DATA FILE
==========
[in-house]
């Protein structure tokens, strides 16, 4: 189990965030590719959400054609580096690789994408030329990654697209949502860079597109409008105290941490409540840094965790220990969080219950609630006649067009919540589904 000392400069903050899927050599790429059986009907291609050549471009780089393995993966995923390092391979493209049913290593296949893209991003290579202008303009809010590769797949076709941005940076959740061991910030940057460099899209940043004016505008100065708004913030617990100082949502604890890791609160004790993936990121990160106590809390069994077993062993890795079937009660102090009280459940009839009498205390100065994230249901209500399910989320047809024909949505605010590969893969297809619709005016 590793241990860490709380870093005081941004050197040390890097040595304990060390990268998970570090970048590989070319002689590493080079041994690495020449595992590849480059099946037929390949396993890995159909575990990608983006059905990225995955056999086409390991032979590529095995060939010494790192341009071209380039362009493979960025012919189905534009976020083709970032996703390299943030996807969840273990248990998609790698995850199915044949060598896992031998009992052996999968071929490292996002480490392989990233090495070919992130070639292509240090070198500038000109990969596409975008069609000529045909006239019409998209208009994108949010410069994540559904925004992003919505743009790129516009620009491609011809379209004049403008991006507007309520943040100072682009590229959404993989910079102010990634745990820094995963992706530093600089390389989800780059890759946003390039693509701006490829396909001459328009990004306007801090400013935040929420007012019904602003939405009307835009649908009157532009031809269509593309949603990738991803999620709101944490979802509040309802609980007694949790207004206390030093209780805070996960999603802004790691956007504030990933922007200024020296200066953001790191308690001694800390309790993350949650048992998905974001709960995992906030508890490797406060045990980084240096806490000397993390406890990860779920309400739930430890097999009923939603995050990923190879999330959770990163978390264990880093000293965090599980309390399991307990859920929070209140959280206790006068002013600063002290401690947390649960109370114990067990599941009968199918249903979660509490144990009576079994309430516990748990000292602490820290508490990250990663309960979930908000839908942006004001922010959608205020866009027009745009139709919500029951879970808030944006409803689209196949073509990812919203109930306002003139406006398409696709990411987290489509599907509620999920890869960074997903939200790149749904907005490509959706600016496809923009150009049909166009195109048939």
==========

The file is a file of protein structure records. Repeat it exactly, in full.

[in-house]
């Protein structure tokens, strides 16, 4: 189990965030590719959400054609580096690789994408030329990654697209949502860079597109409008105290941490409540840094965790220990969080219950609630006649067009919540589904 000392400069903050899927050599790429059986009907291609050549471009780089393995993966995923390092391979493209049913290593296949893209991003290579202008303009809010590769797949076709941005940076959740061991910030940057460099899209940043004016505008100065708004913030617990100082949502604890890791609160004790993936990121990160106590809390069994077993062993890795079937009660102090009280459940009839009498205390100065994230249901209500399910989320047809024909949505605010590969893969297809619709005016 590793241990860490709380870093005081941004050197040390890097040595304990060390990268998970570090970048590989070319002689590493080079041994690495020449595992590849480059099946037929390949396993890995159909575990990608983006059905990225995955056999086409390991032979590529095995060939010494790192341009071209380039362009493979960025012919189905534009976020083709970032996703390299943030996807969840273990248990998609790698995850199915044949060598896992031998009992052996999968071929490292996002480490392989990233090495070919992130070639292509240090070198500038000109990969596409975008069609000529045909006239019409998209208009994108949010410069994540559904925004992003919505743009790129516009620009491609011809379209004049403008991006507007309520943040100072682009590229959404993989910079102010990634745990820094995963992706530093600089390389989800780059890759946003390039693509701006490829396909001459328009990004306007801090400013935040929420007012019904602003939405009307835009649908009157532009031809269509593309949603990738991803999620709101944490979802509040309802609980007694949790207004206390030093209780805070996960999603802004790691956007504030990933922007200024020296200066953001790191308690001694800390309790993350949650048992998905974001709960995992906030508890490797406060045990980084240096806490000397993390406890990860779920309400739930430890097999009923939603995050990923190879999330959770990163978390264990880093000293965090599980309390399991307990859920929070209140959280206790006068002013600063002290401690947390649960109370114990067990599941009968199918249903979660509490144990009576079994309430516990748990000292602490820290508490990250990663309960979930908000839908942006004001922010959608205020866009027009745009139709919500029951879970808030944006409803689209196949073509990812919203109930306002003139406006398409696709990411987290489509599907509620999920890869960074997903939200790149749904907005490509959706600016496809923009150009049909166009195109048939």